Why Do They Pay Attention To Monbiot?
By Paul Homewood
Following the deferential treatment handed out to George Monbiot by the Environmental Audit Committee last week, I have to ask why anybody pays the slightest attention to the hack?
After all, it was back in 2002 that he claimed:
This is why biotechnology – whose promoters claim that it will feed the world – has been deployed to produce not food but feed: it allows farmers to switch from grains which keep people alive to the production of more lucrative crops for livestock. Within as little as 10 years, the world will be faced with a choice: arable farming either continues to feed the world’s animals or it continues to feed the world’s people. It cannot do both.
And the reality?
Cereal production has increased by 38% since then.
Beef production is up 10%.
Overall agricultural output has increased in value by 34%.
And, most importantly of all, agriculture output per capita is also up, by 10%.
Back then, Monbiot recommended we all became vegans:
It’s impossible to avoid the conclusion that the only sustainable and socially just option is for the inhabitants of the rich world to become, like most of the earth’s people, broadly vegan, eating meat only on special occasions like Christmas.
As a meat-eater, I’ve long found it convenient to categorise veganism as a response to animal suffering or a health fad. But, faced with these figures, it now seems plain that it’s the only ethical response to what is arguably the world’s most urgent social justice issue. We stuff ourselves, and the poor get stuffed.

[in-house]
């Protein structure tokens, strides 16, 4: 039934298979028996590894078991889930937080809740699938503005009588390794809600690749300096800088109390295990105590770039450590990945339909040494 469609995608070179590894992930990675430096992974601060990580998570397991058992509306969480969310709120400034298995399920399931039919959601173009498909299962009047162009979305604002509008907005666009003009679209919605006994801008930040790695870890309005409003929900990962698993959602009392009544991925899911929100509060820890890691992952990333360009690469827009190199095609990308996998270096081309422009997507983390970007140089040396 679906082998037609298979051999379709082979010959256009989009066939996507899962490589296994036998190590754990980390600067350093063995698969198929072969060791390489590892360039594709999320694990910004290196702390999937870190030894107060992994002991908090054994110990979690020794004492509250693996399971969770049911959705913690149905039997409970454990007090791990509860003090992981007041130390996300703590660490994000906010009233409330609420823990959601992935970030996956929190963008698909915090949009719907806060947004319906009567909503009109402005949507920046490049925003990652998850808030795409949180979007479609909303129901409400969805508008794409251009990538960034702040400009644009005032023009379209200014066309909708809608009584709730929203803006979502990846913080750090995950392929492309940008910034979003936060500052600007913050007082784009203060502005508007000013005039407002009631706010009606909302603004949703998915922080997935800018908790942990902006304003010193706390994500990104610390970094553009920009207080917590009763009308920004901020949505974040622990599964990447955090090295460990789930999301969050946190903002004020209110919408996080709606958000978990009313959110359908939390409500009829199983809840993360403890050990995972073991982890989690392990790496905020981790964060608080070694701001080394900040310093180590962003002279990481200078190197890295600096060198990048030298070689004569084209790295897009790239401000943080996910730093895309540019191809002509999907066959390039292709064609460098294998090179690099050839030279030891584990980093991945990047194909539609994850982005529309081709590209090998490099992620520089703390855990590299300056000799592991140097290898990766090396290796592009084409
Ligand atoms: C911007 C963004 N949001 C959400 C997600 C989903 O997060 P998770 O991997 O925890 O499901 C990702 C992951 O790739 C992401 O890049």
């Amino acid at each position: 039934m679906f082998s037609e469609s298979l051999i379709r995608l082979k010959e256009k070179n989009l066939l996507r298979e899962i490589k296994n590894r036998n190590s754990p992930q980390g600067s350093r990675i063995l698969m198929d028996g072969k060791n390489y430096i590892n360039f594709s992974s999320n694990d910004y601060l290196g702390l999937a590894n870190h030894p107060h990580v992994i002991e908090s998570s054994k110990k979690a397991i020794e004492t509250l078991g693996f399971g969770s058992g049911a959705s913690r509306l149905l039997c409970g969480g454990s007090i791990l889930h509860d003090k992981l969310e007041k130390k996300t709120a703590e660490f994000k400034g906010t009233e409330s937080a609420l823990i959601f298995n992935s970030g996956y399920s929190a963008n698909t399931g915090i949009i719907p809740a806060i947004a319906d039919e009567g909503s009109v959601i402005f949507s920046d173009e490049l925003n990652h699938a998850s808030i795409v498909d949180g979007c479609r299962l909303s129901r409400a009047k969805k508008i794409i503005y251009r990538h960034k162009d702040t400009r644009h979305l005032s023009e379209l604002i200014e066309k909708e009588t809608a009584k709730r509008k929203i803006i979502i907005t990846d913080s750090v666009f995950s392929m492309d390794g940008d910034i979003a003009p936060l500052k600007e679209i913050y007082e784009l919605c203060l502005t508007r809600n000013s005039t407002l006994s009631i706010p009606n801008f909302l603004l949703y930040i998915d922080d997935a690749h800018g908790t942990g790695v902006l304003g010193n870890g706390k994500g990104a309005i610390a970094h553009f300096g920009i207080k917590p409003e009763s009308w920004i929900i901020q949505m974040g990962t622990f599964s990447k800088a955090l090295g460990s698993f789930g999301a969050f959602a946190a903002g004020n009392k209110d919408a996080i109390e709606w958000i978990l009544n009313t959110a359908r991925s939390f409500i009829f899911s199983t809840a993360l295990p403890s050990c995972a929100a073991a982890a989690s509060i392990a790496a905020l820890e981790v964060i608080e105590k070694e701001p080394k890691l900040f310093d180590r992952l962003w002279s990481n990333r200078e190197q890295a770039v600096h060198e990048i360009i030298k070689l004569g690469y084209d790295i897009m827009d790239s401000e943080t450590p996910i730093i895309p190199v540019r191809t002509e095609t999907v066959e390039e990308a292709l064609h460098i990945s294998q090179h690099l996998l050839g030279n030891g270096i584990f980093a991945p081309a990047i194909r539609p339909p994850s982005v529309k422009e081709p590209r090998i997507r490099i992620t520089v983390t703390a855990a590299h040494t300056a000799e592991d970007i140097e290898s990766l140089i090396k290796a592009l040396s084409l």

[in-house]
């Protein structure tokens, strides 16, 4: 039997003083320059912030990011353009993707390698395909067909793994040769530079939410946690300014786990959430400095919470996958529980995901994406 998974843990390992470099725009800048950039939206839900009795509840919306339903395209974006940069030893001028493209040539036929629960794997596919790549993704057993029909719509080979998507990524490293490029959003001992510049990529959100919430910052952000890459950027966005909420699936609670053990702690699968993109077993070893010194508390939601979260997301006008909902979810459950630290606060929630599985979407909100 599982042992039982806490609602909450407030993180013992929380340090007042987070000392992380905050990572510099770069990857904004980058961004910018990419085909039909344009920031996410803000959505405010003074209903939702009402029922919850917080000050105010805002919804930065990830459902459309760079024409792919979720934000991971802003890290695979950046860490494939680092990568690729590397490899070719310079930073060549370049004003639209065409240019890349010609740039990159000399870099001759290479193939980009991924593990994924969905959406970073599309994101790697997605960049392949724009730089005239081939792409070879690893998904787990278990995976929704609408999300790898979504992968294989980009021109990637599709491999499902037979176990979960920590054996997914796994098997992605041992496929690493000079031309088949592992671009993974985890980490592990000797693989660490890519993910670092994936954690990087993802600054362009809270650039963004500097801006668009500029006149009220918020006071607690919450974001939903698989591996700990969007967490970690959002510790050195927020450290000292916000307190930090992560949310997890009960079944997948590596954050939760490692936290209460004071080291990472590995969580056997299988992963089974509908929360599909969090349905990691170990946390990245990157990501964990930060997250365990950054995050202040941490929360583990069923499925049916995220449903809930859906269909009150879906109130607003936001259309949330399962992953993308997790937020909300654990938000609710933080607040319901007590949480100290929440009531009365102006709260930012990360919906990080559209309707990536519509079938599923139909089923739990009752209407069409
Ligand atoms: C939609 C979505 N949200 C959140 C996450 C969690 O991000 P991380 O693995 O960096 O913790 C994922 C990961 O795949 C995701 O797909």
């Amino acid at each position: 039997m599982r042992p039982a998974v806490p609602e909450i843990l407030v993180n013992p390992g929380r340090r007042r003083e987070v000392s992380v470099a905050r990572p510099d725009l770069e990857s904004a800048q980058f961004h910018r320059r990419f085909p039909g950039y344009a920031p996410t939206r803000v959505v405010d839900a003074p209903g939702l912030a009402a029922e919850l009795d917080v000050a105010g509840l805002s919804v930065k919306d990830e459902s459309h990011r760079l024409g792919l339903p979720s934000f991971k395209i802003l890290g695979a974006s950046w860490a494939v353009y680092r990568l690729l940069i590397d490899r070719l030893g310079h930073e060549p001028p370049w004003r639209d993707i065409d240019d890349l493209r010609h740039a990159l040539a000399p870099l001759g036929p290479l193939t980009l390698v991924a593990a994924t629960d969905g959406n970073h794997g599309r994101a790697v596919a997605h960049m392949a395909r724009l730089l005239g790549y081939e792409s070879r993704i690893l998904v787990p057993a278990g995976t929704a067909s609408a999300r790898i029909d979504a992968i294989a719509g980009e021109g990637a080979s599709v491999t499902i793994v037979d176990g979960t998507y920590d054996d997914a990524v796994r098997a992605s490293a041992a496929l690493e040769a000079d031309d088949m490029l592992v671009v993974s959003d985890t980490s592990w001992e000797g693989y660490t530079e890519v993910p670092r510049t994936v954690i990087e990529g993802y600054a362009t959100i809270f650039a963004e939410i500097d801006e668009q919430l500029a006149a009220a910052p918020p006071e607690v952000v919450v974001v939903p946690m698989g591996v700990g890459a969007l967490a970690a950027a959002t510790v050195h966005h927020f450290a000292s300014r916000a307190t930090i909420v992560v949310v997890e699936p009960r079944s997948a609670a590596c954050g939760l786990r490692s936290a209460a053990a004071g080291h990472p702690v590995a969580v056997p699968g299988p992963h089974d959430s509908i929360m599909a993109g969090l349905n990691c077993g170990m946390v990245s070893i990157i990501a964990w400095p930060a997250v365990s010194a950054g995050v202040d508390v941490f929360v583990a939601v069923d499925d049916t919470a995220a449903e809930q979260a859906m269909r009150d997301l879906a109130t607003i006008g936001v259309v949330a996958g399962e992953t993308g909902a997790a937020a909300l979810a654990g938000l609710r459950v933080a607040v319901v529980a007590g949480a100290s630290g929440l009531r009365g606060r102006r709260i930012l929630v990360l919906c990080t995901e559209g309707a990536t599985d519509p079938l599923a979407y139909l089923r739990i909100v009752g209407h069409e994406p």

I wonder if he has stuck to his diet?
To experienced Monbiot watchers, none of this should really come as any surprise. For instance, in 2007 he wrote:
If you are of a sensitive disposition, I advise you to turn the page now. I am about to break the last of the universal taboos. I hope that the recession now being forecast by some economists materialises. I recognise that recession causes hardship. Like everyone I am aware that it would cause some people to lose their jobs and homes. I do not dismiss these impacts or the harm they inflict, though I would argue that they are the avoidable results of an economy designed to maximise growth rather than welfare. What I would like you to recognise is something much less discussed: that, beyond a certain point, hardship is also caused by economic growth.
And in 2004, when he was telling the BBC that there would soon a very serious price crunch in the price of oil as demand exceeded supply, he was quoted as saying:
People don’t riot for austerity; they riot because they want more, not less. We have to riot for less.
In reality, Monbiot is little more than a typical, left wing student. But in his case, he has never grown up.